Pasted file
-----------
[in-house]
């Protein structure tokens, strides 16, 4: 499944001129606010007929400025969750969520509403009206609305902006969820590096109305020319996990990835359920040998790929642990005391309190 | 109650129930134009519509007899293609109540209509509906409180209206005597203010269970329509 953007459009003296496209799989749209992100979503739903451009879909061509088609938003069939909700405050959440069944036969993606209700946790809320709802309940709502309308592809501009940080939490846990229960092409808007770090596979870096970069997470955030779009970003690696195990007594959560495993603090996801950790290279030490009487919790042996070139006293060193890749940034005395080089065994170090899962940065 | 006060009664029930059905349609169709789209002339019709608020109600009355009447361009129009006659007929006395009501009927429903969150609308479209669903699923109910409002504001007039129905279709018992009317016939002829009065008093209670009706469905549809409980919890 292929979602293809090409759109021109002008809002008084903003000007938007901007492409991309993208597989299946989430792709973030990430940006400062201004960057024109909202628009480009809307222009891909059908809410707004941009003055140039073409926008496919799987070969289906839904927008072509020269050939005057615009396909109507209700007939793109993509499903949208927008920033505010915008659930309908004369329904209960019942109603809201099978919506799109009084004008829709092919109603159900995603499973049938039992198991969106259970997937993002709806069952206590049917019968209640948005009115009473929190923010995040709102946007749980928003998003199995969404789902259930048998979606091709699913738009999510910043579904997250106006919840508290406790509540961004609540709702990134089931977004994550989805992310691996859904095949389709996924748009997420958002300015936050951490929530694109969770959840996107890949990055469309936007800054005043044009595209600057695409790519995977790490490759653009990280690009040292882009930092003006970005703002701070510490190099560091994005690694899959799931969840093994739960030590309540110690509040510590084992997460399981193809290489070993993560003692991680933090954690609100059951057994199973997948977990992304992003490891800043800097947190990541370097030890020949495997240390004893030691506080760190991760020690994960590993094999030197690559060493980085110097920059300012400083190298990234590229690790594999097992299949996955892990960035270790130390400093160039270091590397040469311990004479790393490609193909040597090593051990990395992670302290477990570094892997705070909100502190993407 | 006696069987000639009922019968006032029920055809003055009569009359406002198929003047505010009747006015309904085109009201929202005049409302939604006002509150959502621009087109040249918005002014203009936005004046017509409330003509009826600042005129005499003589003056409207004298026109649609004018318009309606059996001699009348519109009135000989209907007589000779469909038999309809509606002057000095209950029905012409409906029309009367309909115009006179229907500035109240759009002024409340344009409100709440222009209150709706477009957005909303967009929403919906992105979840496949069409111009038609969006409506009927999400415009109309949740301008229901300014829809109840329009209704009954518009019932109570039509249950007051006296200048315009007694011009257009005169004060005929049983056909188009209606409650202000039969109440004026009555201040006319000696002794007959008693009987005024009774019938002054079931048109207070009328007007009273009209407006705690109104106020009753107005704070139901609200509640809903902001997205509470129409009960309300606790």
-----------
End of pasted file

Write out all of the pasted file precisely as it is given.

[in-house]
């Protein structure tokens, strides 16, 4: 499944001129606010007929400025969750969520509403009206609305902006969820590096109305020319996990990835359920040998790929642990005391309190 | 109650129930134009519509007899293609109540209509509906409180209206005597203010269970329509 953007459009003296496209799989749209992100979503739903451009879909061509088609938003069939909700405050959440069944036969993606209700946790809320709802309940709502309308592809501009940080939490846990229960092409808007770090596979870096970069997470955030779009970003690696195990007594959560495993603090996801950790290279030490009487919790042996070139006293060193890749940034005395080089065994170090899962940065 | 006060009664029930059905349609169709789209002339019709608020109600009355009447361009129009006659007929006395009501009927429903969150609308479209669903699923109910409002504001007039129905279709018992009317016939002829009065008093209670009706469905549809409980919890 292929979602293809090409759109021109002008809002008084903003000007938007901007492409991309993208597989299946989430792709973030990430940006400062201004960057024109909202628009480009809307222009891909059908809410707004941009003055140039073409926008496919799987070969289906839904927008072509020269050939005057615009396909109507209700007939793109993509499903949208927008920033505010915008659930309908004369329904209960019942109603809201099978919506799109009084004008829709092919109603159900995603499973049938039992198991969106259970997937993002709806069952206590049917019968209640948005009115009473929190923010995040709102946007749980928003998003199995969404789902259930048998979606091709699913738009999510910043579904997250106006919840508290406790509540961004609540709702990134089931977004994550989805992310691996859904095949389709996924748009997420958002300015936050951490929530694109969770959840996107890949990055469309936007800054005043044009595209600057695409790519995977790490490759653009990280690009040292882009930092003006970005703002701070510490190099560091994005690694899959799931969840093994739960030590309540110690509040510590084992997460399981193809290489070993993560003692991680933090954690609100059951057994199973997948977990992304992003490891800043800097947190990541370097030890020949495997240390004893030691506080760190991760020690994960590993094999030197690559060493980085110097920059300012400083190298990234590229690790594999097992299949996955892990960035270790130390400093160039270091590397040469311990004479790393490609193909040597090593051990990395992670302290477990570094892997705070909100502190993407 | 006696069987000639009922019968006032029920055809003055009569009359406002198929003047505010009747006015309904085109009201929202005049409302939604006002509150959502621009087109040249918005002014203009936005004046017509409330003509009826600042005129005499003589003056409207004298026109649609004018318009309606059996001699009348519109009135000989209907007589000779469909038999309809509606002057000095209950029905012409409906029309009367309909115009006179229907500035109240759009002024409340344009409100709440222009209150709706477009957005909303967009929403919906992105979840496949069409111009038609969006409506009927999400415009109309949740301008229901300014829809109840329009209704009954518009019932109570039509249950007051006296200048315009007694011009257009005169004060005929049983056909188009209606409650202000039969109440004026009555201040006319000696002794007959008693009987005024009774019938002054079931048109207070009328007007009273009209407006705690109104106020009753107005704070139901609200509640809903902001997205509470129409009960309300606790």